Most people will experience some type of trauma in their lifetime whether it’s a car accident, abuse or neglect, the sudden death of a loved one, a violent criminal act, exposure to the violence of war, or a natural disaster.
Many people can recover from trauma with the love and support of family and friends. Others may experience effects of lasting trauma that can cause a person to live with deep emotional pain, fear, confusion, or post-traumatic stress long after the event has passed.
In these circumstances, the support, guidance and assistance of a therapist may be fundamental to healing from trauma.
There are several types of symptoms that may be experienced by someone dealing with post-traumatic stress:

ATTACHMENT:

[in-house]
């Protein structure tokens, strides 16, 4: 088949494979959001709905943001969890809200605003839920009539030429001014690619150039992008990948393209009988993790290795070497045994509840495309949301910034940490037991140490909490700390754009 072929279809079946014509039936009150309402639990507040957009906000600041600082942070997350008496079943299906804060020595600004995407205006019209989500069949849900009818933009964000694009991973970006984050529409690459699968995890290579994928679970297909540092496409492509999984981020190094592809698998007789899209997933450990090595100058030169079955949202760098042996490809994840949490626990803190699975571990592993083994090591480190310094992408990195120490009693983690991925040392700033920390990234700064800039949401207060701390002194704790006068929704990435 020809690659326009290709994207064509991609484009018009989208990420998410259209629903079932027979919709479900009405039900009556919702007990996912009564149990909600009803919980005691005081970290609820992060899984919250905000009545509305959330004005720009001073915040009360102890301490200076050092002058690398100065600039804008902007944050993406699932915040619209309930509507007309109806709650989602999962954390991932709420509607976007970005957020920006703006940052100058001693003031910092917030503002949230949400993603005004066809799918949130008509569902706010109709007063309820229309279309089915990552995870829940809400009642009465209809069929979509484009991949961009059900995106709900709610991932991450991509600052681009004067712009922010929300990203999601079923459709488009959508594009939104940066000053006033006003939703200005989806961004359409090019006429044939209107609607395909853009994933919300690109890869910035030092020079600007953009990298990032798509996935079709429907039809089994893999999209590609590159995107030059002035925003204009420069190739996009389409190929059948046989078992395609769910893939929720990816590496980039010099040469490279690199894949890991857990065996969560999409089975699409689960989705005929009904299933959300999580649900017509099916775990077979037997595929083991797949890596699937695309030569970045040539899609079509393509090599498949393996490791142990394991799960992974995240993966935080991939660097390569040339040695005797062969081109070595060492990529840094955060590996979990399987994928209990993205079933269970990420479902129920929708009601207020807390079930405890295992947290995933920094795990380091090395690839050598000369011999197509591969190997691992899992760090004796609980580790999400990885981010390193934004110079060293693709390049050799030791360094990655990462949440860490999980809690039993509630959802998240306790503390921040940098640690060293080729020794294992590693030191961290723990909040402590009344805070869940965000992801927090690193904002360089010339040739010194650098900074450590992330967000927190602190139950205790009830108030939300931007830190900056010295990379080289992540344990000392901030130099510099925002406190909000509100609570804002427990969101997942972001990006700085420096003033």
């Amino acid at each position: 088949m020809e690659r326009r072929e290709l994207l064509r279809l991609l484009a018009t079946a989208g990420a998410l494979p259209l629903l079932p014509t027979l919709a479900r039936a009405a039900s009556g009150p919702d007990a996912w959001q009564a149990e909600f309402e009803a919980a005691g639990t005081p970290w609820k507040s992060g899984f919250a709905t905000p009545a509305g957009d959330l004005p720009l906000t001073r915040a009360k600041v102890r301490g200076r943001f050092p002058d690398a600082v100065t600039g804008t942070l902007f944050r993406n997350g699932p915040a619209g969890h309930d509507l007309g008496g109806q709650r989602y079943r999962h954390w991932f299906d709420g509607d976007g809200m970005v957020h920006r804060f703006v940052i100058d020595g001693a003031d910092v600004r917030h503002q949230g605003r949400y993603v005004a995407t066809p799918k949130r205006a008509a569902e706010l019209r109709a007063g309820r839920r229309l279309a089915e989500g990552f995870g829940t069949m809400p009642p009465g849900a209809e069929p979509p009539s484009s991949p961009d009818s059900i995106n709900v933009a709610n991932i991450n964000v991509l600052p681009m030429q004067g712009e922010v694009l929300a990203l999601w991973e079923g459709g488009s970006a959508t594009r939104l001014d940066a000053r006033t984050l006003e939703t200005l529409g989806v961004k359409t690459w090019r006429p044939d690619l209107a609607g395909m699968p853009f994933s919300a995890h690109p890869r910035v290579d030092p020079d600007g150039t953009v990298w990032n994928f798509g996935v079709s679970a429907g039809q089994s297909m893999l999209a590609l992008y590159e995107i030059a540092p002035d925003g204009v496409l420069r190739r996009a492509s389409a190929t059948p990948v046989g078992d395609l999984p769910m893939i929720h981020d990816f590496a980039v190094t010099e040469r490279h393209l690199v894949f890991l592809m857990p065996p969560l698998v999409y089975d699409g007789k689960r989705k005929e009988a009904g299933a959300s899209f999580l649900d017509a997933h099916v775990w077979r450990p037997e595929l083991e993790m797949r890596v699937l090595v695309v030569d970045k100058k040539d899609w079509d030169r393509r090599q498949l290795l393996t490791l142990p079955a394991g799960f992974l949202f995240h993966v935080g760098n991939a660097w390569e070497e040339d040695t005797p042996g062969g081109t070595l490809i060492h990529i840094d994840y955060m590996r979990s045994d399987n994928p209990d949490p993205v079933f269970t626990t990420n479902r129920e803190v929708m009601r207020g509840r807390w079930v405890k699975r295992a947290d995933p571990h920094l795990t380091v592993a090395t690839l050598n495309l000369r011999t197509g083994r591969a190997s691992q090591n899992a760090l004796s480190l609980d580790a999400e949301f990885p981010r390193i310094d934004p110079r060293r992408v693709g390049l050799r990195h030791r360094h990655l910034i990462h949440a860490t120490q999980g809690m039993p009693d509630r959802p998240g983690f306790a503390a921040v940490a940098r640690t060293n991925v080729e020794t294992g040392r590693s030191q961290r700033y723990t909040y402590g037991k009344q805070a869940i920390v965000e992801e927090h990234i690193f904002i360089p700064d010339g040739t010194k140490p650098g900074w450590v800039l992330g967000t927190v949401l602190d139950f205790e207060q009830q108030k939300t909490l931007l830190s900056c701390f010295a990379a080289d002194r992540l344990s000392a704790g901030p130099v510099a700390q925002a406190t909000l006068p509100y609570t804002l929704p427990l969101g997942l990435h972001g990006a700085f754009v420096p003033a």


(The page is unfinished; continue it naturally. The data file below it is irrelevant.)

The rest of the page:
- Intrusive thoughts, nightmares or flashbacks
- Anger, irritability and hypervigilance
- Aggressive, reckless behavior, including self-harm
- Sleep disturbance
- Avoiding specific locations, sights, situations, and sounds that serve as reminders of the event
Negative Mood and Cognition Symptoms
- Anxiety, depression, numbness, or feelings of guilt
- Loss of interest in activities that were once considered enjoyable
- Difficulty remembering details of the distressing event
- Change in habits or behavior since the trauma
Research has proven psychotherapy to be the most effective form of treatment for trauma. Most commonly, cognitive behavioral therapy (CBT) and eye movement desensitization and reprocessing (EMDR) are used in treating trauma; however, other types of therapy may be effective as well.
If you or someone you know match the trauma symptoms listed above, I invite you to contact me today for a consultation.